I went to work on this old timer Sunday afternoon. I had picked it up on a recent trip to the US for a visit. It has an amazing blast that is deep and craggy. The pictures give a bit of an idea how beautiful the grain is but in hand it is an amazing tactile experience. It is very rugged yet the ridges are smooth to the touch. The bowl still had tobacco inside and a hard cake inside that was uneven. The rim of the bowl was coated with tars and oils that filled all the grooves of the blast to the point that they were smooth. They were also running down the front of the bowl along the outer lip of the rim. The stem was badly oxidized and over-turned so that it would not line up when tightened. The stem was amazingly bite free and only had a minimum of tooth chatter so it would be easy to work on. The finish was in good shape but was dirty. This one would take more work on the stem than the bowl.
I cleaned out the old tobacco with a dental pick and then reamed the bowl until it was bare wood. The cake was too uneven to leave much behind. I then used pipe cleaners and cotton swabs dipped in isopropyl alcohol to clean out the shank and the inside of the bowl. To scrub down the bowl I coated it with undiluted Murphy’s Oil Soap and used a tooth brush to scrub it down. I scrubbed the rim with a brass wire tire brush. I wiped the bowl down to remove the soap and then reapplied it to the rim and continued scrubbing until the grooves of the blast were clean and visible. I also used a micromesh pad 2400 grit to polish the metal band on the shank and the face of the metal tenon. Once that was finished I set the bowl aside and turned my attention to the stem.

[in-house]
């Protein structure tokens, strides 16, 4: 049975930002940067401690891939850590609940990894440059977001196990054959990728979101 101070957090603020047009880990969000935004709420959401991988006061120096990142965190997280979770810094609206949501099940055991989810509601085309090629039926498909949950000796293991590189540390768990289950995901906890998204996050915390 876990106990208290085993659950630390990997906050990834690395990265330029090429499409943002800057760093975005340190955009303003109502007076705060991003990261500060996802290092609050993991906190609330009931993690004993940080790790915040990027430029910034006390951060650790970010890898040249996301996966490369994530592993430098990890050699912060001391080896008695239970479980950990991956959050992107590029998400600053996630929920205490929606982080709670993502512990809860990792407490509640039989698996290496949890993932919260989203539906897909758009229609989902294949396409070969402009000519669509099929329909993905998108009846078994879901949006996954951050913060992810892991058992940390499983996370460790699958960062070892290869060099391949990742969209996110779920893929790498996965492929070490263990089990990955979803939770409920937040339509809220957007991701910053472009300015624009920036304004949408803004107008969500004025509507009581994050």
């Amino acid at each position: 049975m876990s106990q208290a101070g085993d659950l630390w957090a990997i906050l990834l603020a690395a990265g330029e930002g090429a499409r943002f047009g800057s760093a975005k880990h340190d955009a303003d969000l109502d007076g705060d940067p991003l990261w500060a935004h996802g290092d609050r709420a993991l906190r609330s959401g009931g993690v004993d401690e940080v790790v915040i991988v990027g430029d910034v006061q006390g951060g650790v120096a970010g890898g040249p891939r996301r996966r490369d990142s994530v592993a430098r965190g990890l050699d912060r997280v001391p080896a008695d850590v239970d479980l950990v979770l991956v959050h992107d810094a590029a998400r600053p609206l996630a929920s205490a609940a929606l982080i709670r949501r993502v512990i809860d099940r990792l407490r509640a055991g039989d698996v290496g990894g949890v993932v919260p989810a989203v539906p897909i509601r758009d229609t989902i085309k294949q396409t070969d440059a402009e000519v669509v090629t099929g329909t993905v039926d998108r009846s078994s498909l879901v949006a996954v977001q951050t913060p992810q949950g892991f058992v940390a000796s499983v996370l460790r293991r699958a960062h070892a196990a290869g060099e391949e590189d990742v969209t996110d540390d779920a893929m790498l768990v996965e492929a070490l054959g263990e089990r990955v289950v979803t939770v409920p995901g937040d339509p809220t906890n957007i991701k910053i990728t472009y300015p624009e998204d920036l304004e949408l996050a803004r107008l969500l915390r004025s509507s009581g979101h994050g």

I put the stem on the pipe and buffed it with Tripoli to remove the oxidation that would easily come off. Then I heated the 4 hole KW stinger with my heat gun and realigned the overturned stem. Once it cooled I took it back to the worktable to sand on the stem. I used 240 grit sandpaper to break up the oxidation and bring the surface back to a matter black. I was careful around the inserted KW emblem as they are fairly thin. I then used 400 and 600 grit wet dry sandpaper to finish the initial cleaning. Once the stem is fairly smooth, no tooth chatter, no more oxidation then I use the regimen of micromesh pads to sand it to a polished look. This time I added three new grits of pad to the process. I normally have used 1500-6000. This time I added 7000, 8000 and 12000 to the mix and the shine is remarkable. I finished by buffing it quickly and lightly with White Diamond and then gave the stem several coats of carnauba and the bowl several coats of Halcyon II Wax.